The quake was felt far and wide, according to the twittersphere. Even out here, a 5.9 is nothing to sneeze at. As far as reaction Back East goes -- I can only hope my mother didn't jump into her Bloomingdale's shopping bag in New York City.
- Map of where quake was felt (Huffington Post)
- Virginia earthquake history (USGS)
- Virginia's largest earthquakes
- Earthquake damage explained (KQED News)
Twitter is all a-twitter, natch...
Here's AP's report:
MINERAL, Va. (AP) — Tens of millions of people from Georgia to Canada were jolted Tuesday by the strongest earthquake to strike the East Coast since World War II. Three weeks before the 10th anniversary of Sept. 11, office workers poured out of New York skyscrapers and the Pentagon, relieved it was nothing more sinister than an act of nature.
There were no known deaths or serious injuries, but cracks appeared in the National Cathedral, and three capstones broke off its tower. Windows shattered and grocery stores were wrecked in Virginia, where the quake was centered. The White House and Capitol were partly evacuated.
The U.S. Geological Survey said the quake registered magnitude 5.8. By West Coast standards, that is mild. But the East Coast is not accustomed to earthquakes at all, and this one unsettled some of the nation's biggest population centers.
In New York and Washington, people said their thoughts were of an explosion or terrorist attack. In some cases, workers in Washington mentioned the tremors in phone calls to colleagues in New York, and seconds later, the shaking reached there, too.
"We thought it was a bomb at first because everyone has 9/11 on the brain and that it's so close to September and the 10th anniversary," said Cathy McDonald, who works in an IRS office in downtown Washington.
Hundreds of people spilled out of the federal courthouse blocks from ground zero, workers in the Empire State Building rushed into the streets, some having descended dozens of flights of stairs.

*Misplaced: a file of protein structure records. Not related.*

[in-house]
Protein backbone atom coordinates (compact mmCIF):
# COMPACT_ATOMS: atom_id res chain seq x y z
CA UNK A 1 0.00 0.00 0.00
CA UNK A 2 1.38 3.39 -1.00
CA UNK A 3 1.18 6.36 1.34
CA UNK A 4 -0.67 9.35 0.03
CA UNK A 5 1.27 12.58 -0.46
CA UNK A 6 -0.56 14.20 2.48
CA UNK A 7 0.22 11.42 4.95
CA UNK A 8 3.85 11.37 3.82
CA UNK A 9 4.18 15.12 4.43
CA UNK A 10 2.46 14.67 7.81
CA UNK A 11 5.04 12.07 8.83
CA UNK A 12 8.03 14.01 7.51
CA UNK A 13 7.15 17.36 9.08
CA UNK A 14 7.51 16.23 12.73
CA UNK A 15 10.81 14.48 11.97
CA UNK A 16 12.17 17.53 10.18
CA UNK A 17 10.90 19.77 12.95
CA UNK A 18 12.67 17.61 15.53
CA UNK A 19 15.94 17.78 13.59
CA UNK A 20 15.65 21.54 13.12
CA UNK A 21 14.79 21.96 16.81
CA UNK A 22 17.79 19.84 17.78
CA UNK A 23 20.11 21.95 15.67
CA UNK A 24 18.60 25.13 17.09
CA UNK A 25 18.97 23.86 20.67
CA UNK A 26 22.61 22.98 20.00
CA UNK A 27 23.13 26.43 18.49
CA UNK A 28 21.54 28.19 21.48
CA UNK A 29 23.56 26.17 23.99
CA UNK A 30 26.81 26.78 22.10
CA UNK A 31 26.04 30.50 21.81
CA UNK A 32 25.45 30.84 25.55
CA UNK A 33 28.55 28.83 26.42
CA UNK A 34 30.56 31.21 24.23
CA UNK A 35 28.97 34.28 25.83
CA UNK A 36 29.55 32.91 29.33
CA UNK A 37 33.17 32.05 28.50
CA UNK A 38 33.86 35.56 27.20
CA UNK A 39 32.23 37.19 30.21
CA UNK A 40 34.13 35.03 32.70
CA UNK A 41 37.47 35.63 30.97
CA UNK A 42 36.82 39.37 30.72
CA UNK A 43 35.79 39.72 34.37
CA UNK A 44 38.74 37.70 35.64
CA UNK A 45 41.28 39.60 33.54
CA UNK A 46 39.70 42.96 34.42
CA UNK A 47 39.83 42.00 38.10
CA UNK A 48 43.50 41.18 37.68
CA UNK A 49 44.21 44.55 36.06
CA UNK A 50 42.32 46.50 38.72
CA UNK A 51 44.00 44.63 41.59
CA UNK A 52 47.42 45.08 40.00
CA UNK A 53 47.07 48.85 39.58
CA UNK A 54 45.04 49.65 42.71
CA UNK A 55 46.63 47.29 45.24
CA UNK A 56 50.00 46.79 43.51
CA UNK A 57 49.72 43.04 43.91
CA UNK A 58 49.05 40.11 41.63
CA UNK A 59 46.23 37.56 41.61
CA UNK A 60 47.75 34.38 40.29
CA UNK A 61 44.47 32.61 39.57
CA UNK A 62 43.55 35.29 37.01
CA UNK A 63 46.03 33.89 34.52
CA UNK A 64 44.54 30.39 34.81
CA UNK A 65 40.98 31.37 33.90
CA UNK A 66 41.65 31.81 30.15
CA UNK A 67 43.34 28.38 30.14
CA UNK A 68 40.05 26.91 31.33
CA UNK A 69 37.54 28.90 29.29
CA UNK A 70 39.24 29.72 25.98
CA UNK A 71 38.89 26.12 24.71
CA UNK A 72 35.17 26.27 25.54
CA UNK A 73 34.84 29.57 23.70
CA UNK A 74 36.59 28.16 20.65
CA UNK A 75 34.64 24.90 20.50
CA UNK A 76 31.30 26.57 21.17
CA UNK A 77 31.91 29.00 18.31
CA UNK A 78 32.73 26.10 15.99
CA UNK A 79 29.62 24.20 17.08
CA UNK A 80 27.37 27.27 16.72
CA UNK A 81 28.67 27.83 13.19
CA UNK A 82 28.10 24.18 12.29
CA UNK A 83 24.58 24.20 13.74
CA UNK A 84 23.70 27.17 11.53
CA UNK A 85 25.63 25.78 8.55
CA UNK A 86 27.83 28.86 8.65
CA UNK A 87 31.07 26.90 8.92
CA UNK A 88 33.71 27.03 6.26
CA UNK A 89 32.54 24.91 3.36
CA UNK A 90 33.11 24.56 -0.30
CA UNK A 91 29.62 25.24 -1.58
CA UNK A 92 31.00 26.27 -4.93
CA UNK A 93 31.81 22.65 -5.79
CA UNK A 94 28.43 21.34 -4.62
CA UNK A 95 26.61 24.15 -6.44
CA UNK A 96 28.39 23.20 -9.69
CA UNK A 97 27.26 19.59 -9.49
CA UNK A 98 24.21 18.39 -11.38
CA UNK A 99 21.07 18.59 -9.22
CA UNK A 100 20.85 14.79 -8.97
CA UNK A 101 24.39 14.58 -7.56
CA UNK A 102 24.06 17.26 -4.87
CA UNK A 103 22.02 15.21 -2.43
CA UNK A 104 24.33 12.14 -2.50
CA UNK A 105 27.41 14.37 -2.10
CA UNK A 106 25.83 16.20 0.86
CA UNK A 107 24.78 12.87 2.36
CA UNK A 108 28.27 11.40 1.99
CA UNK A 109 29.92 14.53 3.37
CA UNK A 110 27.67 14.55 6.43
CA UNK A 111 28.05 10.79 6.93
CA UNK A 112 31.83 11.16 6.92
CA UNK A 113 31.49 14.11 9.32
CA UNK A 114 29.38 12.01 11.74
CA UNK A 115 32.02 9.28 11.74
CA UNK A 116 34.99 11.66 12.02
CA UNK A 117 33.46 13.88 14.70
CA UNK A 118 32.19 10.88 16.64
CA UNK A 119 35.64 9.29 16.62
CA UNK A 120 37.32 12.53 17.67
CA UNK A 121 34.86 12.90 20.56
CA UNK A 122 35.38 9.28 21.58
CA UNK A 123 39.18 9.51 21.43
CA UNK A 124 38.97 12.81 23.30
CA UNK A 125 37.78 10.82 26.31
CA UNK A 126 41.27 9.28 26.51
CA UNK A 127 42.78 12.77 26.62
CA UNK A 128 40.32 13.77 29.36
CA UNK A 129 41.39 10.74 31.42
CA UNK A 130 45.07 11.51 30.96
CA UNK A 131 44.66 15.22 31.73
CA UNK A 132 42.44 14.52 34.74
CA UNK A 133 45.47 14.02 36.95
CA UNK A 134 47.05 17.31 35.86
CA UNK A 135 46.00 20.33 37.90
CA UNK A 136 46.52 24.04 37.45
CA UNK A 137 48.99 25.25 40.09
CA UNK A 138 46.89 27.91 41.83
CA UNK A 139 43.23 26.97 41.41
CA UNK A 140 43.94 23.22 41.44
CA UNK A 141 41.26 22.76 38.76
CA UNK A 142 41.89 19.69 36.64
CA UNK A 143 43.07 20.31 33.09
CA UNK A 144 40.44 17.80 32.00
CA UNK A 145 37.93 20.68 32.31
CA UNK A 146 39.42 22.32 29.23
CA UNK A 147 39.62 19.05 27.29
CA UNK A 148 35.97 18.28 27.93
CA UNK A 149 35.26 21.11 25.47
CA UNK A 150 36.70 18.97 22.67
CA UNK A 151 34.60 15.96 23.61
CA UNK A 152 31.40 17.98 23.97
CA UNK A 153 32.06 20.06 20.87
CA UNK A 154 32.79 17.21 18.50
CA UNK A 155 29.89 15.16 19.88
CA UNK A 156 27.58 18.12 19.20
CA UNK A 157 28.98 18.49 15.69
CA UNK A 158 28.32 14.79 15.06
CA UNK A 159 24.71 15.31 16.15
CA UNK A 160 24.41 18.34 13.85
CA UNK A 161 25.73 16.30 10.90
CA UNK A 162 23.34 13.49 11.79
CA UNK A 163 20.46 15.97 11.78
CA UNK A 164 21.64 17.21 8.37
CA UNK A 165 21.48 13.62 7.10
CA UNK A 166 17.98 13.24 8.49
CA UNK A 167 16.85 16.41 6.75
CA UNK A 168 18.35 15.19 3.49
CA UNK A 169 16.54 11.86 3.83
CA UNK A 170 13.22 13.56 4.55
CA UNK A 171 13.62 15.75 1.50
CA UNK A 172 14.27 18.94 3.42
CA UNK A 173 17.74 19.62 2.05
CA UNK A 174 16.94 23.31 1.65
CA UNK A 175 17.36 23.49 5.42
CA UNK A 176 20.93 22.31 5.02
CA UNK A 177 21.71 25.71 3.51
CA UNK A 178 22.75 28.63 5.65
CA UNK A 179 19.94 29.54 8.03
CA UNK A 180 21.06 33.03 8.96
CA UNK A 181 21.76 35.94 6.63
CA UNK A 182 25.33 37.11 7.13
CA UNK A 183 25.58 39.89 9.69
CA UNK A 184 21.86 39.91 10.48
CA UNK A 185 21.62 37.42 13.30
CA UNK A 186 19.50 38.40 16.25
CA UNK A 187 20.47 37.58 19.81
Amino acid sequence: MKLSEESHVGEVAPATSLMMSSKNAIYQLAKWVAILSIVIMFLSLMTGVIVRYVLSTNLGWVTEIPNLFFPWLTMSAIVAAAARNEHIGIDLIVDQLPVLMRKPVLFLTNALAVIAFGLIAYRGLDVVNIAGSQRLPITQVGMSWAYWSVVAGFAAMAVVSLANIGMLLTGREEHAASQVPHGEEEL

"I thought we'd been hit by an airplane," said one worker, Marty Wiesner.
Adrian Ollivierre, an accountant who was in his office on the 60th floor when the shaking began, said: "I thought I was having maybe a heart attack, and I saw everybody running. I think what it is, is the paranoia that happens from 9/11, and that's why I'm still out here — because, I'm sorry, I'm not playing with my life."
The quake was felt as far north as Toronto, as far west as Indiana and Kentucky and as far south as Atlanta and Savannah, Ga. It was also felt on Martha's Vineyard of Massachusetts, where President Barack Obama, who is vacationing there, was getting ready to tee off in a round of golf.
The White House said there were no reports of major damage to the nation's infrastructure, including airports and nuclear facilities. Two nuclear reactors at the North Anna Power Station in Virginia were automatically taken off line by safety systems, said Roger Hannah, a spokesman for the U.S. Nuclear Regulatory Commission. The plant is in the same county as the quake's epicenter, about 80 miles southwest of Washington and 40 miles northwest of Richmond, Va.
The Park Service closed all monuments and memorials on the National Mall, and ceiling tiles fell at Reagan National Airport outside Washington. Many nonessential workers in Washington were sent home for the day. The Capitol was reopened by late afternoon for people to retrieve their things.
At the Pentagon, a low rumbling built until the building itself was shaking, and people ran into the corridors of the complex. The shaking continued, to shouts of "Evacuate! Evacuate!" The main damage to the building, the largest single workspace for the federal government, came from a broken water pipe.Richmond.
Update 12:20 p.m. Here's a report from KQED's own Dan Brekke, who felt the quake Newark Airport in New Jersey, where he was getting ready to fly back to the Bay Area.
I was sitting in terminal C at Newark's Liberty International Airport and there was a long, very gentle shaking which I thought was an airplane moving. It slowly gathered strength to a point where the TV monitor (at the gate) was shaking. People were looking around, not panic, just, was this really an earthquake? I didn't hear anybody gasp, I didn't hear anybody scream, it was a very subdued reaction."
It lasted longer than any California earthquake I've felt in 30 years."
Brekke's son works in Manhattan, next door to the stock exchange. Nobody else in his office had ever felt an earthquake before, Brekke said. "They were seriously freaked out about it," he added.